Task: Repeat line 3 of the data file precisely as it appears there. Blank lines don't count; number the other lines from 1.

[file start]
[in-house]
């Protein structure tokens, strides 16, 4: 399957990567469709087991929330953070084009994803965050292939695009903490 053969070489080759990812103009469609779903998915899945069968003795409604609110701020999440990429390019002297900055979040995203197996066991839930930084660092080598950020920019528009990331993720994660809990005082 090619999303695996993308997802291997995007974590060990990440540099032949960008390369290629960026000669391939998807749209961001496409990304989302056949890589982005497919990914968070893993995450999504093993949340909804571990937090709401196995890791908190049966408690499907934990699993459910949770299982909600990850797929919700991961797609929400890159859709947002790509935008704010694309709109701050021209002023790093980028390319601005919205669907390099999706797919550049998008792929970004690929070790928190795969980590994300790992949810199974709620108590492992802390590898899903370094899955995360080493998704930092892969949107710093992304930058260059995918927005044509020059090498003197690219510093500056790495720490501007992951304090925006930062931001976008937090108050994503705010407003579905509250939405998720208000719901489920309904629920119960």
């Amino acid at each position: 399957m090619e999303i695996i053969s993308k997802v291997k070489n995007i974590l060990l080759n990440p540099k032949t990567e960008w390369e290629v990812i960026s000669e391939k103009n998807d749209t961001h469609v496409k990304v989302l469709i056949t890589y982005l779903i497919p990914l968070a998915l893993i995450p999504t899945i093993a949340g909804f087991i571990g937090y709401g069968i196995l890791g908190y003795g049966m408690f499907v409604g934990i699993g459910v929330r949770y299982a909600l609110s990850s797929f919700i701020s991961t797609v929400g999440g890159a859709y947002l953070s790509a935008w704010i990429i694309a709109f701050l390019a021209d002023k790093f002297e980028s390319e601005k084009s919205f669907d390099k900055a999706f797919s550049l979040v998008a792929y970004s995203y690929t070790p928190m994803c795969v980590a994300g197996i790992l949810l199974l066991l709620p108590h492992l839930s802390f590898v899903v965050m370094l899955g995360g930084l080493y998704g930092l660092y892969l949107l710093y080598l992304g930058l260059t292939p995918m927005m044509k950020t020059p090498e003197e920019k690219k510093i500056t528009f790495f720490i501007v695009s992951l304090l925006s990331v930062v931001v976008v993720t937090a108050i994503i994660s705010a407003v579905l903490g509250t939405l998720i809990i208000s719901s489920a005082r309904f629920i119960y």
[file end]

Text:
């Amino acid at each position: 399957m090619e999303i695996i053969s993308k997802v291997k070489n995007i974590l060990l080759n990440p540099k032949t990567e960008w390369e290629v990812i960026s000669e391939k103009n998807d749209t961001h469609v496409k990304v989302l469709i056949t890589y982005l779903i497919p990914l968070a998915l893993i995450p999504t899945i093993a949340g909804f087991i571990g937090y709401g069968i196995l890791g908190y003795g049966m408690f499907v409604g934990i699993g459910v929330r949770y299982a909600l609110s990850s797929f919700i701020s991961t797609v929400g999440g890159a859709y947002l953070s790509a935008w704010i990429i694309a709109f701050l390019a021209d002023k790093f002297e980028s390319e601005k084009s919205f669907d390099k900055a999706f797919s550049l979040v998008a792929y970004s995203y690929t070790p928190m994803c795969v980590a994300g197996i790992l949810l199974l066991l709620p108590h492992l839930s802390f590898v899903v965050m370094l899955g995360g930084l080493y998704g930092l660092y892969l949107l710093y080598l992304g930058l260059t292939p995918m927005m044509k950020t020059p090498e003197e920019k690219k510093i500056t528009f790495f720490i501007v695009s992951l304090l925006s990331v930062v931001v976008v993720t937090a108050i994503i994660s705010a407003v579905l903490g509250t939405l998720i809990i208000s719901s489920a005082r309904f629920i119960y």